"I am in shock," said an employee who asked for anonymity to avoid retribution for speaking out, adding that she’s "worked here 15 years. This is why I keep the job—because of my benefits."
The decision will affect 1,900 of the business's 95,000 workers, those who work part-time, or around 20 hours a week.
"We are providing team members with resources to find alternative healthcare coverage options, or to explore full-time, healthcare-eligible positions starting at 30 hours per week," a Whole Foods spokesperson told Business Insider who broke the story.
The move surprised many as owner Jeff Bezos, the richest man in modern history whose net worth just crossed the US$150 billion mark, and other several tech CEOs signed a pledge committing to invest in their employees and support the communities they operate in.
"Each of our stakeholders is essential," the pledge read. "We commit to deliver value to all of them, for the future success of our companies, our communities, and our country."
Yet deteriorating labor conditions are not new for Bezos’ companies.
In March 2019, following public pressure, Amazon raised its minimum wage to US$15 an hour, a decision that was expected to improve the lives of workers by giving them livable wages. However, at Whole Foods, the benefits of that decision were counteracted with other tactics aimed at maintaining high levels of corporate profitability.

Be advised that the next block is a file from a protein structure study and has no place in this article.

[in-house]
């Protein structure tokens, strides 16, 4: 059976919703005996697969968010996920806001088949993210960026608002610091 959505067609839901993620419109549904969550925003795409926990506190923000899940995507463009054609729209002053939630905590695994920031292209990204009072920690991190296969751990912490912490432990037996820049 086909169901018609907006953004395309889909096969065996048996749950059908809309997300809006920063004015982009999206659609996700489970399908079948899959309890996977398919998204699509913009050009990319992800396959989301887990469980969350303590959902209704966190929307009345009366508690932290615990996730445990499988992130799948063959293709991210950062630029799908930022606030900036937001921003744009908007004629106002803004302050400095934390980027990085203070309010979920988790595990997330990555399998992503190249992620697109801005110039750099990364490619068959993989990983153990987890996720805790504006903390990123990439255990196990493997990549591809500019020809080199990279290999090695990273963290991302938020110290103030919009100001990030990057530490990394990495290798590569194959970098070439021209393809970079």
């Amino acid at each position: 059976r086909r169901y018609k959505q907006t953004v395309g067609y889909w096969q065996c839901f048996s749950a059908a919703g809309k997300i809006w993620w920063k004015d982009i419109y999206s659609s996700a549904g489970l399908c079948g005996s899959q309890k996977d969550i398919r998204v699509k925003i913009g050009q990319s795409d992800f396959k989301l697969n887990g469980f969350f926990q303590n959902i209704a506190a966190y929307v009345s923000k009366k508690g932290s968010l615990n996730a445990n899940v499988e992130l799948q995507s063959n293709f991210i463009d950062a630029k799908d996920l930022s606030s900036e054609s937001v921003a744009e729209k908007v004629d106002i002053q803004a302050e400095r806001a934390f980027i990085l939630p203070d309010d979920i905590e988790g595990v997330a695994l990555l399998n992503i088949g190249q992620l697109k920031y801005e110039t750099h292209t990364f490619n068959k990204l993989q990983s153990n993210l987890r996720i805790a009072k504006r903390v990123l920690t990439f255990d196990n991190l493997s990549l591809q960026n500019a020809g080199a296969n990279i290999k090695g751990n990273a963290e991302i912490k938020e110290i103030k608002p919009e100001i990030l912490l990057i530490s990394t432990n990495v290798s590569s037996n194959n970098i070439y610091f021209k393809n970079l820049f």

"My [working] hours went from 30 to 20 a week," a Whole Foods part-time employee told The Guardian back in March, which reported that full-time employees decreased their average weekly working term from 37.5 to 34.5 hours. Now, these workers will have their health benefits slashed as well.
In November of 2017, Amazon acquired Whole Foods for US$13.7 billion and took control of its 460 grocery stores in the United States, Canada, and the United Kingdom.
"The Whole Foods decision is not just hypocritical of Bezos, but also proves why workers should never put too much trust in kind words from CEOs and instead push for lasting changes to uphold their interests and those of their coworkers," Business Insider columnist Bob Bryan wrote.